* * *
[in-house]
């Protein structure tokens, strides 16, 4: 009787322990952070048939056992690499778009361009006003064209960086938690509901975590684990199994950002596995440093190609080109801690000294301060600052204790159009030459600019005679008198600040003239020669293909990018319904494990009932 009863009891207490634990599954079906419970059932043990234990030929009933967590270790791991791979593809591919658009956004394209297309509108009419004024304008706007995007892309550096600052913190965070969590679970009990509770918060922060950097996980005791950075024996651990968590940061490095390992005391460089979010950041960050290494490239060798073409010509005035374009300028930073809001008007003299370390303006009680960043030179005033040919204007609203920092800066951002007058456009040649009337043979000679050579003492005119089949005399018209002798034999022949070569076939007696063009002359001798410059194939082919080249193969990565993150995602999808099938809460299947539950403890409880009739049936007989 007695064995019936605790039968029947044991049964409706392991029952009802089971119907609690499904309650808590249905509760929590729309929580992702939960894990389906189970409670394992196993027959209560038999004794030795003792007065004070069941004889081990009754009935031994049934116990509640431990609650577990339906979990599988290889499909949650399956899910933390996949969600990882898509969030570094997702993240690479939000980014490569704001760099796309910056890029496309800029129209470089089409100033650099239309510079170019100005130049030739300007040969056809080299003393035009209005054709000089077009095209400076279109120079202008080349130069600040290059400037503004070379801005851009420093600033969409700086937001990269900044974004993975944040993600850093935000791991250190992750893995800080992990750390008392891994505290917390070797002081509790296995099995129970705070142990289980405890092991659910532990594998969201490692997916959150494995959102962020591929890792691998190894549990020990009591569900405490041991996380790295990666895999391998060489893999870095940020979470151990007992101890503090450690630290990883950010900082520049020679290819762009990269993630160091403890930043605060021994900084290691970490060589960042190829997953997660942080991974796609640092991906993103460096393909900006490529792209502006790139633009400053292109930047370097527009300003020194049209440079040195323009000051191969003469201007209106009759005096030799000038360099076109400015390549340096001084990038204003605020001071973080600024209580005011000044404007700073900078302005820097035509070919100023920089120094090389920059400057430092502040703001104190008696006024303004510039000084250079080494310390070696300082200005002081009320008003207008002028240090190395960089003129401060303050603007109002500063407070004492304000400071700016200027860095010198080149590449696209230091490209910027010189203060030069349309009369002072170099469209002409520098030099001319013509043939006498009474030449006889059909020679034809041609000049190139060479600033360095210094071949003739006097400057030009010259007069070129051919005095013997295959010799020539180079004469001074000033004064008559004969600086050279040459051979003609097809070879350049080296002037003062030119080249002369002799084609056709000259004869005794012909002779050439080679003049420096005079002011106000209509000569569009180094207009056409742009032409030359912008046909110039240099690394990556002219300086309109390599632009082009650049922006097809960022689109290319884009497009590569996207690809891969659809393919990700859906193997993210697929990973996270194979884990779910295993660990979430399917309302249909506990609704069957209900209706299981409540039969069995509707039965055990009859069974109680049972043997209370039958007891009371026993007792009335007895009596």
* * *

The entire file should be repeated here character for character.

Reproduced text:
[in-house]
């Protein structure tokens, strides 16, 4: 009787322990952070048939056992690499778009361009006003064209960086938690509901975590684990199994950002596995440093190609080109801690000294301060600052204790159009030459600019005679008198600040003239020669293909990018319904494990009932 009863009891207490634990599954079906419970059932043990234990030929009933967590270790791991791979593809591919658009956004394209297309509108009419004024304008706007995007892309550096600052913190965070969590679970009990509770918060922060950097996980005791950075024996651990968590940061490095390992005391460089979010950041960050290494490239060798073409010509005035374009300028930073809001008007003299370390303006009680960043030179005033040919204007609203920092800066951002007058456009040649009337043979000679050579003492005119089949005399018209002798034999022949070569076939007696063009002359001798410059194939082919080249193969990565993150995602999808099938809460299947539950403890409880009739049936007989 007695064995019936605790039968029947044991049964409706392991029952009802089971119907609690499904309650808590249905509760929590729309929580992702939960894990389906189970409670394992196993027959209560038999004794030795003792007065004070069941004889081990009754009935031994049934116990509640431990609650577990339906979990599988290889499909949650399956899910933390996949969600990882898509969030570094997702993240690479939000980014490569704001760099796309910056890029496309800029129209470089089409100033650099239309510079170019100005130049030739300007040969056809080299003393035009209005054709000089077009095209400076279109120079202008080349130069600040290059400037503004070379801005851009420093600033969409700086937001990269900044974004993975944040993600850093935000791991250190992750893995800080992990750390008392891994505290917390070797002081509790296995099995129970705070142990289980405890092991659910532990594998969201490692997916959150494995959102962020591929890792691998190894549990020990009591569900405490041991996380790295990666895999391998060489893999870095940020979470151990007992101890503090450690630290990883950010900082520049020679290819762009990269993630160091403890930043605060021994900084290691970490060589960042190829997953997660942080991974796609640092991906993103460096393909900006490529792209502006790139633009400053292109930047370097527009300003020194049209440079040195323009000051191969003469201007209106009759005096030799000038360099076109400015390549340096001084990038204003605020001071973080600024209580005011000044404007700073900078302005820097035509070919100023920089120094090389920059400057430092502040703001104190008696006024303004510039000084250079080494310390070696300082200005002081009320008003207008002028240090190395960089003129401060303050603007109002500063407070004492304000400071700016200027860095010198080149590449696209230091490209910027010189203060030069349309009369002072170099469209002409520098030099001319013509043939006498009474030449006889059909020679034809041609000049190139060479600033360095210094071949003739006097400057030009010259007069070129051919005095013997295959010799020539180079004469001074000033004064008559004969600086050279040459051979003609097809070879350049080296002037003062030119080249002369002799084609056709000259004869005794012909002779050439080679003049420096005079002011106000209509000569569009180094207009056409742009032409030359912008046909110039240099690394990556002219300086309109390599632009082009650049922006097809960022689109290319884009497009590569996207690809891969659809393919990700859906193997993210697929990973996270194979884990779910295993660990979430399917309302249909506990609704069957209900209706299981409540039969069995509707039965055990009859069974109680049972043997209370039958007891009371026993007792009335007895009596």